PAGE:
No quick solutions seen to Rochester complaints

Inside the Orioles

Farm system hit hard by wave of injuries

Baseball

September 09, 2001|By Joe Strauss | Joe Strauss,SUN STAFF

SEATTLE - Another week and another week of verbal serve-and-volley between the Orioles and their Triple-A affiliate in Rochester. It's getting so you can't tell the players unless they've got an ax to grind.

The latest exchange included a spirited defense of the minor-league system by director of player development Don Buford and more fan polls shouting displeasure in upstate New York. Buford last week only contradicted Red Wings president Naomi Silver and anyone else claiming the past minor-league season wasn't a success - an "eight" on a scale of 1-10, he said.

Silver has meanwhile called for more accountability from within player development and above.

The Orioles have asked for time, which in this case may be a worthy request. Vice president of baseball operations Syd Thrift says any judgments are best reserved for after the upcoming instructional, fall and winter leagues.

"I don't think it's right to say it's been a lost season for players who are going to play this winter," says Thrift. "What we care most about is where they stand next spring training."

With their top two affiliates crushed this season by injuries, lack of experience and - according to organizational detractors, a lack of a plan, the Orioles intend to rehabilitate themselves in places such as Arizona, Venezuela and the Dominican Republic.

Arm and shoulder injuries to numerous pitchers proved the biggest loss to a franchise committed to rebuilding itself through stockpiling of young arms.

Beau Hale, the Orioles' first-round draft choice in 2000, made 17 starts between Single-A Frederick and Double-A Bowie before being shut down.

Jay Spurgeon, the organization's Pitcher of the Year in 2000 after jumping from Frederick to Baltimore, suffered a freakish shoulder injury on a fielding attempt in his 15th start and was lost for the season. Erik Bedard was 9-1 with a 2.15 ERA at Frederick and was leading the Carolina League in strikeouts (130) before having his season halted at 17 starts.

No pitcher arrived with more promise than Richard Stahl, a gangly left-hander from suburban Atlanta who became the second of the Orioles' seven premium picks in the 1999 draft. But Stahl, 20, finished his second consecutive campaign sidelined by injury. Last season, he was hampered by stress fractures in his back; this year, arm problems flared after 12 starts between at Delmarva and Frederick, where Stahl posted ERAs of 2.67 and 1.95.

The Orioles also can bemoan the loss of one-time prodigy Matt Riley and Luis Rivera, pitchers who if healthy would likely be in Baltimore now.

Riley missed all of this season after undergoing ligament replacement - a.k.a. Tommy John surgery. Rivera, the pivotal player in the July 2000 trade that sent All-Star left fielder B.J. Surhoff to the Atlanta Braves, arrived at spring training with a humpbacked delivery and a shoulder injury after Thrift boasted only several weeks before camp opened of the prospect's improved velocity while pitching in the Venezuelan Winter League.

The Orioles also lost a year of development from center fielder Luis Matos, who still hasn't gained complete strength in his left shoulder since dislocating it on a spring training slide.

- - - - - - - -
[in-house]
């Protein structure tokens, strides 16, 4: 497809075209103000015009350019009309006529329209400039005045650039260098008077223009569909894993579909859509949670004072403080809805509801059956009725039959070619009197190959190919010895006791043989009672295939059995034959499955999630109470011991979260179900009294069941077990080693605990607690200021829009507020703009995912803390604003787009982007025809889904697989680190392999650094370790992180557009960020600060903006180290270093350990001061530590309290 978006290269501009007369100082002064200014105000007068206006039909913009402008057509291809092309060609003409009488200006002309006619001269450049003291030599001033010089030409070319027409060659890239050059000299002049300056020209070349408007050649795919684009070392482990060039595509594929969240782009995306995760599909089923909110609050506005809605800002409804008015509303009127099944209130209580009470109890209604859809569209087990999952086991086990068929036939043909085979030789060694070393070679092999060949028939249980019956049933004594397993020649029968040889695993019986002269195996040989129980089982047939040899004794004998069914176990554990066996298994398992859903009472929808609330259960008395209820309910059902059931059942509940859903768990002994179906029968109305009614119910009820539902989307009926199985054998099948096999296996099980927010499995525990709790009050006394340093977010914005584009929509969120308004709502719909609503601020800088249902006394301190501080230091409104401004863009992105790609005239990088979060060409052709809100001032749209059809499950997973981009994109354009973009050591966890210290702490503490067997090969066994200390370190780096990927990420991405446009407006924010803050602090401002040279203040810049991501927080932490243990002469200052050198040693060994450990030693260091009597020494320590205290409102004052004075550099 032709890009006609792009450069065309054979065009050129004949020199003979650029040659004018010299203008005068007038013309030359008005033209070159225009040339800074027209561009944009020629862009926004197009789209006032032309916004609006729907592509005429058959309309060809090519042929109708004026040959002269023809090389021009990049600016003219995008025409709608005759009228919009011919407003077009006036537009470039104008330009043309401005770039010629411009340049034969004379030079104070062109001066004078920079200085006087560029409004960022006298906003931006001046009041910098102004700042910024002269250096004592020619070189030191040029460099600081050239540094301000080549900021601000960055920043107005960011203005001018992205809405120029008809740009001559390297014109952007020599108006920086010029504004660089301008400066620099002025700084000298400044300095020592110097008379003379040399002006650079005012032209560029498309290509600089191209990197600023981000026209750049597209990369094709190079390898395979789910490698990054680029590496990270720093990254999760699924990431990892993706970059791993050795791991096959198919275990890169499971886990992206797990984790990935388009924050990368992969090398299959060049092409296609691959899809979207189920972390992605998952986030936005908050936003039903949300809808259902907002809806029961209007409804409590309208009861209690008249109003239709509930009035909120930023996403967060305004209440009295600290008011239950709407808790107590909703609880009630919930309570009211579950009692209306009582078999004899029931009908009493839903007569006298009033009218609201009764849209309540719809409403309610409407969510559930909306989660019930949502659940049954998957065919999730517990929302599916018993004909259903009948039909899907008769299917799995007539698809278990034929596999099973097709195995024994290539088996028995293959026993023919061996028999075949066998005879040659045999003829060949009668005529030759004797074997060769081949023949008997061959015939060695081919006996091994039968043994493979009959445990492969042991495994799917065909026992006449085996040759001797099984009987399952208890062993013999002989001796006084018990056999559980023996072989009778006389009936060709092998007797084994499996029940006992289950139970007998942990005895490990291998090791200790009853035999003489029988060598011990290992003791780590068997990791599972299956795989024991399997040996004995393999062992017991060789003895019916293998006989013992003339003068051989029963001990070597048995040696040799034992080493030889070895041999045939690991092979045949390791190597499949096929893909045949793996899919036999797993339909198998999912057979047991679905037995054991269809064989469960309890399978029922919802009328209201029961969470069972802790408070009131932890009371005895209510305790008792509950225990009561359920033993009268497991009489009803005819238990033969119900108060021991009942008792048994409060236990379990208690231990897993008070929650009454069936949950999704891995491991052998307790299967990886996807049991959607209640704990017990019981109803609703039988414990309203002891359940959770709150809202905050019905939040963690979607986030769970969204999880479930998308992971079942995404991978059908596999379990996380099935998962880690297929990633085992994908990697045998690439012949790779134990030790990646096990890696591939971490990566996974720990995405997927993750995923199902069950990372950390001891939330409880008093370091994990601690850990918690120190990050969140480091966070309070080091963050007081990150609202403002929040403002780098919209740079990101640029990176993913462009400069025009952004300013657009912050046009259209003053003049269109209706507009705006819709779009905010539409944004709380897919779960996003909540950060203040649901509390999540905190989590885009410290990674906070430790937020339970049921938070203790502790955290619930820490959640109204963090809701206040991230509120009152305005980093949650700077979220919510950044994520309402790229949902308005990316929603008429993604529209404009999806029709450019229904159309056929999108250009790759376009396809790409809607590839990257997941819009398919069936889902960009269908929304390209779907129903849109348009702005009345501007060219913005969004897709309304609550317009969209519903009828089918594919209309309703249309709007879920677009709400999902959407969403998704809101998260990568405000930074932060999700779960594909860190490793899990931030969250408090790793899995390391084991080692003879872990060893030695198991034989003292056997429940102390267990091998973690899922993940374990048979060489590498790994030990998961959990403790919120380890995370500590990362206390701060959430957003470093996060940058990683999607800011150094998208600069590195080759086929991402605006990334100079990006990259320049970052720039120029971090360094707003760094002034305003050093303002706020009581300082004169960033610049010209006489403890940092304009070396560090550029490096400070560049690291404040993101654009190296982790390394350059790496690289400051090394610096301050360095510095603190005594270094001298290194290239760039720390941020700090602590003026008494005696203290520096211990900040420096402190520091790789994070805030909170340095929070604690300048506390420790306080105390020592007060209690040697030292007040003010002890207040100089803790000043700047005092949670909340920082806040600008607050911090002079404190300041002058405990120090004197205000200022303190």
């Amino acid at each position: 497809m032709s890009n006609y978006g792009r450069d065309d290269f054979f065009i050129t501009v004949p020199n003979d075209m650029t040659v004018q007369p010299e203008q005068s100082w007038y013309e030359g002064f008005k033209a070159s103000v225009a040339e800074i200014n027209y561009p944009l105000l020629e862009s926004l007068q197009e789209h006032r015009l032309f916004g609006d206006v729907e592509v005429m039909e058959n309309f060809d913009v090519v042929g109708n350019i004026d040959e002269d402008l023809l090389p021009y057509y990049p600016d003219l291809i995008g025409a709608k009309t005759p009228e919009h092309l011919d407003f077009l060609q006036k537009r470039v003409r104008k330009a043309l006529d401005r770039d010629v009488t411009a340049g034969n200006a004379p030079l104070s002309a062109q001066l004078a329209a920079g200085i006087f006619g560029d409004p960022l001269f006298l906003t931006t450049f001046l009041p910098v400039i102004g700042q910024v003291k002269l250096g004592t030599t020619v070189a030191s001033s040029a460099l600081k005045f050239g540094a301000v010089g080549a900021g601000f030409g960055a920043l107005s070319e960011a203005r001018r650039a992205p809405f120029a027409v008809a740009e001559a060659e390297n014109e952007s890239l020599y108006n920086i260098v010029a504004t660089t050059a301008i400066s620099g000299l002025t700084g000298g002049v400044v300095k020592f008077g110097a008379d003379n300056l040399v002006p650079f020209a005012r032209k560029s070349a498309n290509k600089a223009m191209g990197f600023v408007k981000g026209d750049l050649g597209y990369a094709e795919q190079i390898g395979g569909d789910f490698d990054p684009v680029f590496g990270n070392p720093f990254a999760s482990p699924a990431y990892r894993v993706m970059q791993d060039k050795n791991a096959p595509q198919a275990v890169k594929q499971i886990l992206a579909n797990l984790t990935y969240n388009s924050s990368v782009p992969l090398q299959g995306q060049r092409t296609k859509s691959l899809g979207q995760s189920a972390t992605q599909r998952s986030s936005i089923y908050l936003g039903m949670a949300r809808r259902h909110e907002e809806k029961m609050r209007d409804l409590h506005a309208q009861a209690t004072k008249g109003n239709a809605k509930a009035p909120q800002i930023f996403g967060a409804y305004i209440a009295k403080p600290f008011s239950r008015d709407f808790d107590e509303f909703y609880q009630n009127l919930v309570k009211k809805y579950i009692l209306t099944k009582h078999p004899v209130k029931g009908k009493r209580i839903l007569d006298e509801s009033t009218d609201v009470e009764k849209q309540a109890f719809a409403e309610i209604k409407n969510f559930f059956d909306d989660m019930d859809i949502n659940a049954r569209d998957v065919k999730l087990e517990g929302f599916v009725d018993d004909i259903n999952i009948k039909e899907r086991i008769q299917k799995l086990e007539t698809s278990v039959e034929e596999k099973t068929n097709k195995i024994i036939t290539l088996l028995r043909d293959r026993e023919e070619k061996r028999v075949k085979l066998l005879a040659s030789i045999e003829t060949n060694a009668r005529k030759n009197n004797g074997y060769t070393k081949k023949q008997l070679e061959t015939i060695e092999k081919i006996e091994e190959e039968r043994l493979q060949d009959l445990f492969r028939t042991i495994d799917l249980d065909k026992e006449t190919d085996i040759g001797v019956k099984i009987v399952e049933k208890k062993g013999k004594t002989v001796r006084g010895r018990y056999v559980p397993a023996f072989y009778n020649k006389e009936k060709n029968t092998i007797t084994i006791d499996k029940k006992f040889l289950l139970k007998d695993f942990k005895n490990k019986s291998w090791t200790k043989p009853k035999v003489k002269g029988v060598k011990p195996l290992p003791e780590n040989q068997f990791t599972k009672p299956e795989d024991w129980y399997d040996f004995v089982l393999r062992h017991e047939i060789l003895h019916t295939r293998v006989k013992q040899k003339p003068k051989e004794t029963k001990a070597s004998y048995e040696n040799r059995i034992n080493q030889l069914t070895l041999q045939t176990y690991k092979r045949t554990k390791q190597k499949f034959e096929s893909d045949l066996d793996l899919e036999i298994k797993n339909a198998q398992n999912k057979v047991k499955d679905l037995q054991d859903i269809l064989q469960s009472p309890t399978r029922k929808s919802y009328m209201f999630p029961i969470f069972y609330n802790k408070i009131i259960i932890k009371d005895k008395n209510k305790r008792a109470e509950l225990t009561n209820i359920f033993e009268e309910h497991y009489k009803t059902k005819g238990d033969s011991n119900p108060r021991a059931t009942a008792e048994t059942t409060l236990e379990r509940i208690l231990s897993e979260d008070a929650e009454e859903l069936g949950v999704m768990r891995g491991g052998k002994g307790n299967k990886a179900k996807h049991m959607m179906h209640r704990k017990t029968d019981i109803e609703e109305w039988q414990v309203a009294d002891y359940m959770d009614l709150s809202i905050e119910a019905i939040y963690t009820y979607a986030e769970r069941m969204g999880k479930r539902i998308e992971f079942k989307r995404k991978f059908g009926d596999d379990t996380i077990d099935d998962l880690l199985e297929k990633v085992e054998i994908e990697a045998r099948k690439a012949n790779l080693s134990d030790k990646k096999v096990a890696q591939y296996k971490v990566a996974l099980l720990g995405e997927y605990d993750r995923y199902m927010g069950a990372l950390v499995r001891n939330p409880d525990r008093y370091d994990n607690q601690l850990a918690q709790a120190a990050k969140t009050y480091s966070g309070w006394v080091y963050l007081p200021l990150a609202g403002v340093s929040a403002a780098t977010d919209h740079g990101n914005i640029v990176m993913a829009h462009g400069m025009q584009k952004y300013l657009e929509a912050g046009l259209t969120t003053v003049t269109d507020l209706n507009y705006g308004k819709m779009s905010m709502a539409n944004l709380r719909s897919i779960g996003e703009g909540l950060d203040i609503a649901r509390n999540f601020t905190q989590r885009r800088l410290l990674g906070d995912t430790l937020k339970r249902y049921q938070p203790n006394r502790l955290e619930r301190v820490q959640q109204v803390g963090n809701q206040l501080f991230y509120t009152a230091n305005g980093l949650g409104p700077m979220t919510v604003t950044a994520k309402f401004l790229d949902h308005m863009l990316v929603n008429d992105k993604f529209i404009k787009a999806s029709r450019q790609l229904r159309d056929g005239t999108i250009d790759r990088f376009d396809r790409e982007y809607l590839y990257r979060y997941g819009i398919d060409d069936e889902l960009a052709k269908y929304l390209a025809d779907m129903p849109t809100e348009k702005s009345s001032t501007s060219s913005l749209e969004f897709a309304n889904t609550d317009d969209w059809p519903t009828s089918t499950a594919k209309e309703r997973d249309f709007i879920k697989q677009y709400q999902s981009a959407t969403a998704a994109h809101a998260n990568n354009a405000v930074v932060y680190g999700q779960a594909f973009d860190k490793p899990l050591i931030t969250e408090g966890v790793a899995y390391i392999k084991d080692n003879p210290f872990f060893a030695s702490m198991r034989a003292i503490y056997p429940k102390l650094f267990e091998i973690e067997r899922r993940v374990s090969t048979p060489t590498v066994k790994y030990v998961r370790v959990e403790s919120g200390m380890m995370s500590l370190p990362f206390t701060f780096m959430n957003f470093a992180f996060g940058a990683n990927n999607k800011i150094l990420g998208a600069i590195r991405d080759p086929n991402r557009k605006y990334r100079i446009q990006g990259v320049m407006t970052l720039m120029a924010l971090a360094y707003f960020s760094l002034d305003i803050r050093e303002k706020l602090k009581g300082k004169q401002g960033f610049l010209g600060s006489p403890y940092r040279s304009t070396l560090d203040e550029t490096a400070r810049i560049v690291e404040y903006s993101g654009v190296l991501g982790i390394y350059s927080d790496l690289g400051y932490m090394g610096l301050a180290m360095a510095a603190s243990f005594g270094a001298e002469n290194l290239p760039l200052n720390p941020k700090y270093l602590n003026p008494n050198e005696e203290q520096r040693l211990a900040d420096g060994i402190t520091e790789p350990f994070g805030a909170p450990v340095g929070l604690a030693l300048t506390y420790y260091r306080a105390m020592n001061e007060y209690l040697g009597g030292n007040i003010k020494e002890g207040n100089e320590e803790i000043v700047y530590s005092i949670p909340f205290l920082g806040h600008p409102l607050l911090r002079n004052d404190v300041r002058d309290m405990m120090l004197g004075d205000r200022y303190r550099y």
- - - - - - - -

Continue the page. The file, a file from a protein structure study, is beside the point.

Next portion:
Silver understandably sees a fourth consecutive losing season from a team that committed 182 errors and experienced a horrendous lack of power. Tales of Sijngle-A pitchers enduring complicated overnight journeys to Triple-A only to arrive exhausted have spiced the local newspaper, which has been branded "negative" by the Orioles' front office.

A divorce from Rochester might represent more of an opportunity than an inconvenience for the Orioles. Longstanding speculation exists that the Orioles could act upon their desire to firm their standing as a regional franchise by installing their Triple-A affiliate at Bowie then transplanting their Double-A team to Frederick or perhaps even Cal Ripken's complex in Aberdeen. Asked about the possibility, Thrift says only, "We're happy with what we have now."

Thrift says the talent flow has been stretched thin by necessity. Numerous injuries on the major-league club have created a ripple effect throughout the organization. The Red Wings were the International League's youngest team when the season began. The release of several veterans as well as pushing replacements from below only aggravated the condition. Need forced Josh Towers and Calvin Maduro to Baltimore while the Red Wings suffered the loss of Spurgeon to injury.

Hale and Bedard are among those ticketed for the Arizona Fall League. Riley is expected to throw in the instructional league that begins later this month. Chad Paronto, Kris Foster, John Parrish and John Stephens intend to play winter ball as will position players Ivanon Coffie, Brian Roberts, Jay Gibbons and minor-league catcher Octavio Martinez.

"Our No. 1 commitment was addressing the back end of the bullpen. We knew going into the season we had one Achilles' heel, no closer," said Thrift. "We had been working on that project since the beginning of the season, and also given Julio a chance to develop. We think [Willis] Roberts has a chance to be a closer. And we've converted the back end to power arms - Roberts, [Jorge] Julio, B.J. Ryan. Foster has a future and [John] Bale has helped us there. We've made a concerted effort and believe we have a reasonably good future there."

For further clarification, "there" probably doesn't mean Rochester.

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